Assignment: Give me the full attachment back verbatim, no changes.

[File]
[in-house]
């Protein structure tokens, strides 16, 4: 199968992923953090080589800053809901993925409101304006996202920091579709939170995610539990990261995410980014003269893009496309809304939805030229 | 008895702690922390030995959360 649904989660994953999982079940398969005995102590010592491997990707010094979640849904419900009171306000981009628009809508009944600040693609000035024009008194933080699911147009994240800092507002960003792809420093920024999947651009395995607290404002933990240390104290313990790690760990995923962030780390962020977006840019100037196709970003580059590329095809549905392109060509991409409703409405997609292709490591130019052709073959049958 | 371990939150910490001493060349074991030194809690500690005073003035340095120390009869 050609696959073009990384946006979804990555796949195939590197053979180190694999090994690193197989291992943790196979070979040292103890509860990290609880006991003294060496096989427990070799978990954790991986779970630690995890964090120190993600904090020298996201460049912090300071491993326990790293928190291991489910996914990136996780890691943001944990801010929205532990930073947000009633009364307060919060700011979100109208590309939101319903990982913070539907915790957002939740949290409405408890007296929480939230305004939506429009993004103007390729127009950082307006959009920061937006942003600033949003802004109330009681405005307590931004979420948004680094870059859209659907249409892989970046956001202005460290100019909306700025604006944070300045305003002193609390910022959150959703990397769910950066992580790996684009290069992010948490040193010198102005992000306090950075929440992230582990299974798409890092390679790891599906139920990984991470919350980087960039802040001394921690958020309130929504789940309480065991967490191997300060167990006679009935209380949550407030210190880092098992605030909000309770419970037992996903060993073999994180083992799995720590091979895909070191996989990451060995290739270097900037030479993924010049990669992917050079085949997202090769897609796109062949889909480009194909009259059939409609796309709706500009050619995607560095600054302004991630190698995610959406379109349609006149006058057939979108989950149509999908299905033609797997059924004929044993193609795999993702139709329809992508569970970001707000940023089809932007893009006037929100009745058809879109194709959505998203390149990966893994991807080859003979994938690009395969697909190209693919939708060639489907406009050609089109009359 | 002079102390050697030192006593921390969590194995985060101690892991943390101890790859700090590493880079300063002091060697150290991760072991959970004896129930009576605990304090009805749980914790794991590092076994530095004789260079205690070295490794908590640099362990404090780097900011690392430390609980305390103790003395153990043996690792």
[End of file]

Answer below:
[in-house]
């Protein structure tokens, strides 16, 4: 199968992923953090080589800053809901993925409101304006996202920091579709939170995610539990990261995410980014003269893009496309809304939805030229 | 008895702690922390030995959360 649904989660994953999982079940398969005995102590010592491997990707010094979640849904419900009171306000981009628009809508009944600040693609000035024009008194933080699911147009994240800092507002960003792809420093920024999947651009395995607290404002933990240390104290313990790690760990995923962030780390962020977006840019100037196709970003580059590329095809549905392109060509991409409703409405997609292709490591130019052709073959049958 | 371990939150910490001493060349074991030194809690500690005073003035340095120390009869 050609696959073009990384946006979804990555796949195939590197053979180190694999090994690193197989291992943790196979070979040292103890509860990290609880006991003294060496096989427990070799978990954790991986779970630690995890964090120190993600904090020298996201460049912090300071491993326990790293928190291991489910996914990136996780890691943001944990801010929205532990930073947000009633009364307060919060700011979100109208590309939101319903990982913070539907915790957002939740949290409405408890007296929480939230305004939506429009993004103007390729127009950082307006959009920061937006942003600033949003802004109330009681405005307590931004979420948004680094870059859209659907249409892989970046956001202005460290100019909306700025604006944070300045305003002193609390910022959150959703990397769910950066992580790996684009290069992010948490040193010198102005992000306090950075929440992230582990299974798409890092390679790891599906139920990984991470919350980087960039802040001394921690958020309130929504789940309480065991967490191997300060167990006679009935209380949550407030210190880092098992605030909000309770419970037992996903060993073999994180083992799995720590091979895909070191996989990451060995290739270097900037030479993924010049990669992917050079085949997202090769897609796109062949889909480009194909009259059939409609796309709706500009050619995607560095600054302004991630190698995610959406379109349609006149006058057939979108989950149509999908299905033609797997059924004929044993193609795999993702139709329809992508569970970001707000940023089809932007893009006037929100009745058809879109194709959505998203390149990966893994991807080859003979994938690009395969697909190209693919939708060639489907406009050609089109009359 | 002079102390050697030192006593921390969590194995985060101690892991943390101890790859700090590493880079300063002091060697150290991760072991959970004896129930009576605990304090009805749980914790794991590092076994530095004789260079205690070295490794908590640099362990404090780097900011690392430390609980305390103790003395153990043996690792």